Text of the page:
Mediation: Another Method for Resolving Disputes
Read our pdf brochure,
Mediation, Another Method For
Also available in Spanish
Mediación, Otro Método para
para más información.
What is Mediation?
Mediation is an informal process during which an impartial third party, the mediator, assists disputing parties in reaching a mutually acceptable agreement regarding their dispute. The mediation session is intended to identify pertinent issues, clarify any misunderstandings, explore solutions, and negotiate an agreement.
What is the Mediator's Role?
The mediator is not a judge and does not render a decision or impose a solution on any party. Rather, the mediator helps those involved in the dispute talk to each other, thereby allowing them to resolve the dispute themselves. The mediator manages the mediation session and remains impartial.
How does Mediation Work?
At the mediation session all parties present a summary of their points of view. Attorneys for the parties may be present. Typically, the mediator will then meet privately (caucus) with each party to explore more fully the facts and issues of each side. The caucus offers participants the opportunity to vent anger or frustrations outside the presence of the opposing side. The mediator usually will continue to caucus alternatively with each party, carrying settlement proposals back and forth until an agreement is reached. The agreement is then reduced to writing, and signed by the parties.
How Long does Mediation Take?
While the time required for mediation varies, the mediation session commonly involves less than half a day.
Who Pays for the Mediation
Expenses of the mediation are shared equally by the parties unless they agree otherwise. Parties should know in advance what the mediator charges.
What are the Benefits of Mediation?
- Parties keep control over the outcome of their own problem.
- Disputes can be settled promptly. A mediation session can be scheduled as soon as both parties agree to use mediation to resolve the dispute.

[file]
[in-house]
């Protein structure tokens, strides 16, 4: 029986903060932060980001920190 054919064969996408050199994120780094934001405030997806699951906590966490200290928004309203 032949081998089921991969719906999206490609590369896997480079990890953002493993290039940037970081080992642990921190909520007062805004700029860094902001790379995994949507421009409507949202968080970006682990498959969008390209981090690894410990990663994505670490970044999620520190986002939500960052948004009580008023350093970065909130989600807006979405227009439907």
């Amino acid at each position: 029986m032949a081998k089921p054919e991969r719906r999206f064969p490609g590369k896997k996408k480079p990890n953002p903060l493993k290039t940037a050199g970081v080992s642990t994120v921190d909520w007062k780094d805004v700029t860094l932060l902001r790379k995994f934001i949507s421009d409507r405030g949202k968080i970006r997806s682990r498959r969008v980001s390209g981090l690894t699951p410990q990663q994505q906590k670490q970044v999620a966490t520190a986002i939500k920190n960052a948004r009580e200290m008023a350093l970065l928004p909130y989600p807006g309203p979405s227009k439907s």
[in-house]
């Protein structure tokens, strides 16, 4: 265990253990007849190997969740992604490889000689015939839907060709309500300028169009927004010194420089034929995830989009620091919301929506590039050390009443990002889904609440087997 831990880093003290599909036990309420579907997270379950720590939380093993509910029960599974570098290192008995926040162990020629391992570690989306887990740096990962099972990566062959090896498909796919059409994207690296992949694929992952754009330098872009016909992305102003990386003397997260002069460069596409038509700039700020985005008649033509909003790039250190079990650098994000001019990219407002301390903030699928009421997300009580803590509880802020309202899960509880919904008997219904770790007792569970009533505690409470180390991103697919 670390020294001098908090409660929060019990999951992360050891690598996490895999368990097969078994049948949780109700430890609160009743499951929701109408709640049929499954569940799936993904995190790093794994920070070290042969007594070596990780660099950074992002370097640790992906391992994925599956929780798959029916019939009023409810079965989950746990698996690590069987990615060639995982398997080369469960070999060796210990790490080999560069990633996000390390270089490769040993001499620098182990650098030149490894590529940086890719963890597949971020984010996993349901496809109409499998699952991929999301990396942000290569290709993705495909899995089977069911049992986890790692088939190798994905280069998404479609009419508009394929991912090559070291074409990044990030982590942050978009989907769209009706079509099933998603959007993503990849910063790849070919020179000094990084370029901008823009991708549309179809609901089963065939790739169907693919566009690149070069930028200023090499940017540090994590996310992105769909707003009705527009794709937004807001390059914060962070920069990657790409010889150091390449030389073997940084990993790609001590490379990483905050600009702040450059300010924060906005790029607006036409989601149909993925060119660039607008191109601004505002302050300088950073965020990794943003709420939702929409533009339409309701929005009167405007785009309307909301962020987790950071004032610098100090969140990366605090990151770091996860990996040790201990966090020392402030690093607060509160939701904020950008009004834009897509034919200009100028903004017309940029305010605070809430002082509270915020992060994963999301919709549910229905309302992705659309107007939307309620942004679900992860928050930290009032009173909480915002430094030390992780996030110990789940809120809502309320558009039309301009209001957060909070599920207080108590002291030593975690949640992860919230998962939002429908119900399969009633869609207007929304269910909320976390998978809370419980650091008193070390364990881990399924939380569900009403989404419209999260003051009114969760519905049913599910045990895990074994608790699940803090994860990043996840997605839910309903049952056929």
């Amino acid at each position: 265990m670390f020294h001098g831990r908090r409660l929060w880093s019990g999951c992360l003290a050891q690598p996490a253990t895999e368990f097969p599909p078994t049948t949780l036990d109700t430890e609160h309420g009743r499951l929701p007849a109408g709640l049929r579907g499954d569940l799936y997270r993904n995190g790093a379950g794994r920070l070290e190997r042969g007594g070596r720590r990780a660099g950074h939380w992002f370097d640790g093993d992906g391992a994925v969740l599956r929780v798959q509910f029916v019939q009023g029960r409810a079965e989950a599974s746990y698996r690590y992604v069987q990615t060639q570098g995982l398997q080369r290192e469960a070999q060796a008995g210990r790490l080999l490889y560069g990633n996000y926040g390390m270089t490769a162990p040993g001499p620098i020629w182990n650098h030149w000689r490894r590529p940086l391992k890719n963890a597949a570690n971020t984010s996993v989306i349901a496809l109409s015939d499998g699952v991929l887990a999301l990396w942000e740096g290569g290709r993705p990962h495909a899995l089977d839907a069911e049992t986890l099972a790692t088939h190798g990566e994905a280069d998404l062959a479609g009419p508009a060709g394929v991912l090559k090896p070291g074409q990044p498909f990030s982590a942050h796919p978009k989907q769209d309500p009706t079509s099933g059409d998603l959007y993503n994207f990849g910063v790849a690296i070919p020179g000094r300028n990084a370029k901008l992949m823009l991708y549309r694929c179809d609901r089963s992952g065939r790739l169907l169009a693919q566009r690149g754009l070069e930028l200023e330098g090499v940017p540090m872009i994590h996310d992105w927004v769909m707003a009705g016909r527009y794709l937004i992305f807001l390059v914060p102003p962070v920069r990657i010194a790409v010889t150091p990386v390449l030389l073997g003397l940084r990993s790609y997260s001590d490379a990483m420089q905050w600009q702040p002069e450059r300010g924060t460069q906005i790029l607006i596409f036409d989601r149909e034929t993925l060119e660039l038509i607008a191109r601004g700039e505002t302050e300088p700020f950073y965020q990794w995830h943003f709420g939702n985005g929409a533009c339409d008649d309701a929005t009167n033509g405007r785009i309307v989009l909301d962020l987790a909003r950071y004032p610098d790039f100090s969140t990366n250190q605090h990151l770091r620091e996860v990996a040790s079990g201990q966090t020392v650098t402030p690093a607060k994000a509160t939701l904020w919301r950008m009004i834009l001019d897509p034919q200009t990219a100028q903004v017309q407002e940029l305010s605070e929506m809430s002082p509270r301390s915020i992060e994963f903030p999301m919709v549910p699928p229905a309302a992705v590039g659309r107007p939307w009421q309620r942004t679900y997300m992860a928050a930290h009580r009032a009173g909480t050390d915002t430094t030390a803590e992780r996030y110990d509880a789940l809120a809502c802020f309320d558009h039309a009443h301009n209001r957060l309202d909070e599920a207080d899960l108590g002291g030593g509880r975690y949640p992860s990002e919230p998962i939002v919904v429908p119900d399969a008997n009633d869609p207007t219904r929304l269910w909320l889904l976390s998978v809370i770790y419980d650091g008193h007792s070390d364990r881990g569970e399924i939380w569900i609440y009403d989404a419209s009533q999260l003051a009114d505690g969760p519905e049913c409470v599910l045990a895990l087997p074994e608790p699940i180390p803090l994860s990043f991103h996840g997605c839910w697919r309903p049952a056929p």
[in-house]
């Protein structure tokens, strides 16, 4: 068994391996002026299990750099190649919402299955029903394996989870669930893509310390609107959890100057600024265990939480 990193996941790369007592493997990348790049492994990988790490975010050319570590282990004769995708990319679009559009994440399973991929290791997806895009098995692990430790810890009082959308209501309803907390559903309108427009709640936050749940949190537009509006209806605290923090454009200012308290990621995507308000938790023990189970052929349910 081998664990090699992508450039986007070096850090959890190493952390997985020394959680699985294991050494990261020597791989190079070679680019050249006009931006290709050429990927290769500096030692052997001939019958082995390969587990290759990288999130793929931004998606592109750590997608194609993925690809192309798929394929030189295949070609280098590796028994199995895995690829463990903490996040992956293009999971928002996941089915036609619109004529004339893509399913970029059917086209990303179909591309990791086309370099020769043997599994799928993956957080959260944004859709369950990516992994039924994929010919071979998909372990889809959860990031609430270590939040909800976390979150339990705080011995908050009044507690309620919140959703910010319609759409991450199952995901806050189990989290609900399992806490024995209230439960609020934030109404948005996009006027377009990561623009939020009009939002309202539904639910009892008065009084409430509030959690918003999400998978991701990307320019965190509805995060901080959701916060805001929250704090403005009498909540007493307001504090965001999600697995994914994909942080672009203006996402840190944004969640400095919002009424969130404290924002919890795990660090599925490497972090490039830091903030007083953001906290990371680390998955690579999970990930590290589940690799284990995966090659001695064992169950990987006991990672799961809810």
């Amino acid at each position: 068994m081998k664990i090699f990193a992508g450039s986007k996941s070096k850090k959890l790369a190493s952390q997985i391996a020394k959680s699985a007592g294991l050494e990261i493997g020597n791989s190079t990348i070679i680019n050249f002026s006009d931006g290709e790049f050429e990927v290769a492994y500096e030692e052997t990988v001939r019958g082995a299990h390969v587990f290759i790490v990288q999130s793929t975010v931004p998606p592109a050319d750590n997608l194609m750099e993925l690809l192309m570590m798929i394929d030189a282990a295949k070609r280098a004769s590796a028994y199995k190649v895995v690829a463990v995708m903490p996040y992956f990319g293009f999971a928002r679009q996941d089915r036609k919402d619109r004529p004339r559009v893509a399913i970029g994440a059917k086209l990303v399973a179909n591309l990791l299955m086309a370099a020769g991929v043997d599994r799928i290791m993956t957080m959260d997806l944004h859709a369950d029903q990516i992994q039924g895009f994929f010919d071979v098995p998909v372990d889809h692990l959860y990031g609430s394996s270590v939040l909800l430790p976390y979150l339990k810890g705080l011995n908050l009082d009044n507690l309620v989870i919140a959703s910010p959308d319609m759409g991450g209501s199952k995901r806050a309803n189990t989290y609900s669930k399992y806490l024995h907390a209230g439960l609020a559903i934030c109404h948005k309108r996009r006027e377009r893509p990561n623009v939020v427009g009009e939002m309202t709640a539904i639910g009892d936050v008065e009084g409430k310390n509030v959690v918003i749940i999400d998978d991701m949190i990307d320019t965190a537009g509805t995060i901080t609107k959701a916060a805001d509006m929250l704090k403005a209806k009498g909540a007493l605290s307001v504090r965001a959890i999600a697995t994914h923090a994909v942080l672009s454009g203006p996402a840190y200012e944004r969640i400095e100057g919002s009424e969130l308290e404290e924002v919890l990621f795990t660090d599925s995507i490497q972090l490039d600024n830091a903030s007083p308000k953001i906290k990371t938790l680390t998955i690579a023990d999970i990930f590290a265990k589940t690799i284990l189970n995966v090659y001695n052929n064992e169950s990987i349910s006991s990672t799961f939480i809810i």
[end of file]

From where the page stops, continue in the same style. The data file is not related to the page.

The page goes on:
- Mediation promotes better relationships through cooperative problem-solving and improved communication.
- Both facts and feelings are considered with the help of an impartial mediator.
- Mediation is private and confidential. The mediator and parties must maintain, to the full extent required by law, the confidentiality of the information disclosed during mediation.
- Mediation is voluntary, and may be terminated at any time by a party or the mediator. Although in court-referred mediation the parties may be ordered to attend a mediation session, any agreement is entirely voluntary. In the absence of agreement, the parties retain their right to take the dispute before a judge or jury.
- Mediation costs may be significantly less than taking a case to court, especially if mediation is chosen prior to filing a lawsuit.
What Types of Disputes can be Mediated?
- Landlord and Tenant
- Neighbor and Community
- Business and Customer
- Employer and Employee
- Divorce and Family
- Products Liability
- Personal and Real Property
- Small Claims
- Other Civil Matters
How do I Locate a Mediator or Find out More about Mediation?
Ask your attorney, or contact the Alabama Center for Dispute Resolution. The Center maintains a statewide roster of mediators, and provides information on dispute resolution alternatives.
Find a Mediator
Our state court roster contains the names of Mediators who have met the Mediation Registration Standards and Procedures adopted September 18,1998 and who have registered with the Alabama Center for Dispute Resolution, Inc.
Need help with PDF files?
Visit our software assistance page to download the Free Adobe Reader software.